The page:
It’s just past 6.30am on a sunny Saturday morning in Munich. We’re on our way from the Metro station to the Englischer Garten, or English Garden, one of the largest public urban parks in the world, bigger even than Central Park.
The city is quiet at this time of morning. Barring a few dog walkers and the odd jogger and worker here and there, the streets are largely empty. But as we approach the entrance to the gardens and the start of the 2km Eisbach River which flows through it, we spot a crowd of tourists.
Heading over to the bridge where the tourists are gathered, we hear the roaring of white water and look down to see a surfer riding against the ferocious wave below, with seven surfers waiting on the banks either side. Four on the right, three on the left. Let us remind you, it’s just past 6.30 in the morning.
The surfer goes back and forth across the river. After a few neat turns, he falls backwards and is swept away down the river. The next rider in queue jumps on from the side and takes their turn on the wave. The loop goes on. It’s like nothing we’ve ever seen.
The Eisbach has hosted surfers for over 40 years now. It’s one of the most unique communities in the world – where people can surf 24 hours a day and can live and die by the surfboard without having ever even been to the ocean.
“People used to throw cameras into the water to protect the place. At that time it was really local…”
If you had gone to the wave as recently as the early 2000s though, you would have found a very different atmosphere. The secret spot was illegal to ride back then, and fiercely protected by the local crew. Try to watch and you would’ve been eyeballed. Try to take a photo and you would’ve been lucky to escape with your camera.
As we watch on now, the circle of surfers continues to surge below us. Tourists snap away from on the bridge and from either side of the river. A rider nails an impressive air and takes the applause from the bridge that comes with it. The crowd begins to grow.
The Eisbach was once the heart of the most surreptitious underground surfing scene in Europe, but now, it’s the centre of the most famous city river surfing site on the entire globe; the subject of films, articles, Instagram pictures and Twitter hashtags. It’s literally one of the stops on the segway tour of Munich.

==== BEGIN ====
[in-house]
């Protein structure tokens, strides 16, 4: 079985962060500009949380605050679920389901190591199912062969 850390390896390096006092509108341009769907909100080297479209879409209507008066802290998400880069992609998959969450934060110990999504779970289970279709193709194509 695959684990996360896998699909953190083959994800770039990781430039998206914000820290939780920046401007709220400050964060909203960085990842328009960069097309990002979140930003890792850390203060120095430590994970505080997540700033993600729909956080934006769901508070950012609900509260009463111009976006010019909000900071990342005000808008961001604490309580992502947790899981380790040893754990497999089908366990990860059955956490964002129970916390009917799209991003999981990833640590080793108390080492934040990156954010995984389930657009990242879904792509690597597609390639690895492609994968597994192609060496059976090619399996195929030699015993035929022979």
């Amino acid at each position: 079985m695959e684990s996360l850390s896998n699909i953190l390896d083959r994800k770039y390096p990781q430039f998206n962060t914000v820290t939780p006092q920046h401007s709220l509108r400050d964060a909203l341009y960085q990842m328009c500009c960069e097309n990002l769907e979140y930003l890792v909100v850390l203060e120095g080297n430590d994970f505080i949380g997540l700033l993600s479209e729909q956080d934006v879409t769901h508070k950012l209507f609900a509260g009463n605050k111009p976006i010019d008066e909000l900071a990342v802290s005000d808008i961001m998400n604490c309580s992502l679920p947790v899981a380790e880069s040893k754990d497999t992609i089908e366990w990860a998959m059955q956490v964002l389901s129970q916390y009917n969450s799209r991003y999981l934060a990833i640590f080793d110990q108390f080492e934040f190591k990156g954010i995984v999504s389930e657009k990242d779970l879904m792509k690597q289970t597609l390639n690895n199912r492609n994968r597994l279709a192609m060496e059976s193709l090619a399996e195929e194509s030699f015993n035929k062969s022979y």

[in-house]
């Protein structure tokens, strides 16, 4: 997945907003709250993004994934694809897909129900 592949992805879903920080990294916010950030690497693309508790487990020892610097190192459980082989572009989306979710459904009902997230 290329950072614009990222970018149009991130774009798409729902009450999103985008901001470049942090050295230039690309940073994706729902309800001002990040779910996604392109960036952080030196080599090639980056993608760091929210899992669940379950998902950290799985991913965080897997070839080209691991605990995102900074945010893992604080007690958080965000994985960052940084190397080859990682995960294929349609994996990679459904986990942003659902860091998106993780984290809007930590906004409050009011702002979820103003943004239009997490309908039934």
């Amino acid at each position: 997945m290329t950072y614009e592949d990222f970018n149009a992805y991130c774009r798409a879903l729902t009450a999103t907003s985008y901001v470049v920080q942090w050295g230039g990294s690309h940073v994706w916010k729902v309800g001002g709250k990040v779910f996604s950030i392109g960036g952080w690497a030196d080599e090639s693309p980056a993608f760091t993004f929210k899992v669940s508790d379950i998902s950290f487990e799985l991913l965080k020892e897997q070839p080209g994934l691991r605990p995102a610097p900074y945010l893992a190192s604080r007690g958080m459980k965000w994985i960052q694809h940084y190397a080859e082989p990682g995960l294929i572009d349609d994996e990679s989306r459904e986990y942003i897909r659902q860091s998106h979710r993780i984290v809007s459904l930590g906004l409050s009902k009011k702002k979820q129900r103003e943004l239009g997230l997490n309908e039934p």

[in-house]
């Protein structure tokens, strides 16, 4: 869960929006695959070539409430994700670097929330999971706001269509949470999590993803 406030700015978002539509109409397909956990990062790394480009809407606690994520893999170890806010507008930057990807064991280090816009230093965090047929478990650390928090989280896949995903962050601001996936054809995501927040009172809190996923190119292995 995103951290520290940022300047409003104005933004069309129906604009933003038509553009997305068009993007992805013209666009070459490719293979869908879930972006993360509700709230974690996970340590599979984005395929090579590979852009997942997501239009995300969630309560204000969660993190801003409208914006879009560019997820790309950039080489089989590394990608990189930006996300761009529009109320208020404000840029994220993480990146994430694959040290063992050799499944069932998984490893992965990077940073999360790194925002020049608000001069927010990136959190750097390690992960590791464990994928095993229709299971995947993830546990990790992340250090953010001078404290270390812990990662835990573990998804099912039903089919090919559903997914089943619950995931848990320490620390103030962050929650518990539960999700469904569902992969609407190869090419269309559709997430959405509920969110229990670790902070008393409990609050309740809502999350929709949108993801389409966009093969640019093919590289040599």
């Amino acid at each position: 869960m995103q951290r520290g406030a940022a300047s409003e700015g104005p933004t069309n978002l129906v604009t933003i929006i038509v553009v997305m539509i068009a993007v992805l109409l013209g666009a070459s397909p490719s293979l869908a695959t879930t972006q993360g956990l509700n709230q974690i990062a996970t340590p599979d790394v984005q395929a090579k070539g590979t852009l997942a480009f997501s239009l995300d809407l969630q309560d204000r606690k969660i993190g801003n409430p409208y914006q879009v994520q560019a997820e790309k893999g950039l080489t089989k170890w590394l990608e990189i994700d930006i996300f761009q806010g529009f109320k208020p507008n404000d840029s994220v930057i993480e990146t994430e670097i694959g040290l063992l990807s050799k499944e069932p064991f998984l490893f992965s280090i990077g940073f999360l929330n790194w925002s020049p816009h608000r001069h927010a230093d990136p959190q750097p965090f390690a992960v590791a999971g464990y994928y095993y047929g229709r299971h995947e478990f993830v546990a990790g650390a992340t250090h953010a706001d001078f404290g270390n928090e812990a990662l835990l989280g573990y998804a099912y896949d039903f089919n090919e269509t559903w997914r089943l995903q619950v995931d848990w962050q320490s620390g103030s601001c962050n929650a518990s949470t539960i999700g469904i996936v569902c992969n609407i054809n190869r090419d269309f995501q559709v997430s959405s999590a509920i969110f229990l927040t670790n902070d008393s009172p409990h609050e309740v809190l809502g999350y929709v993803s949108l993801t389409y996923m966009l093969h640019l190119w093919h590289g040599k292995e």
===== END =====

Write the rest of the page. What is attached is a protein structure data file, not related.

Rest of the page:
The surfing community is thriving still, stunning to watch and it is undoubtedly one of the most unique and distinctive scenes, sporting or otherwise, the world over. But it’s transformed a hell of a lot since the days when it could be considered a secret.
The Good Old Days
We’ve made our way to the Eisbach to meet Quirin Stamminger, a man who has been surfing the wave for the past 20 years, long before it became the surfer-heavy tourist attraction it is today.
The 36-year-old gets to the wave for 5am three times a week to surf before the queue gets too big. He’s been riding the wave since before he was 16 years old, and as you may imagine, he didn’t always have to set such an early alarm clock.
“It didn’t used to be so busy,” he tells us. “I’d say it really changed a little more than 10 years ago, when there was more and more videos coming out because of everything that happened with mobiles.
“The small surf crowd got slightly bigger, and then all of a sudden we weren’t that little core anymore.
“Before that happened, we were having to escape and run away from the police when they showed up. They were chasing us. And anyone who would come to take pictures or videos or to get an interview back then would have been chased away. Really.
“People used to throw cameras into the water to protect the place. At that time it was a really local, small community and there would be times when you could surf on your own. That just doesn’t happen anymore.”
Looking around, it’s easy to believe him. His early morning surf session was shared with seven others. By the time we begin to talk to him at 7am, there’s even more arriving to join the queue.
We ask what the busiest time of the day is for surfing the wave and get a smirk along with the answer: “during daylight.”
“Even an ocean surfer we would have to send away, because legally, if they die or hurt themselves drastically we would all be fucked…”
Quirin continues: “I normally come at 5am on weekends or at nighttimes and just stay until it gets too busy. We bring LED battery lamps at night and hang them on the bridge. It works perfectly but it’s still damn busy.
“I’ve been here at probably every time of day, and sometimes you are lucky and you’ll have an hour or so, but sometimes it gets packed much quicker now. Then the sport is over. It just becomes queuing.
“In summer in the past it was always crowded, but that would be when everybody would meet up, and nowadays it’s just pure luck if you get that time window when it’s not that crowded and you really can surf and get the feeling.
“There are surfers who just come here because of the crowds now; too many of those unfortunately. When you’re used to a spot and it’s quite local… well [it’s frustrating].”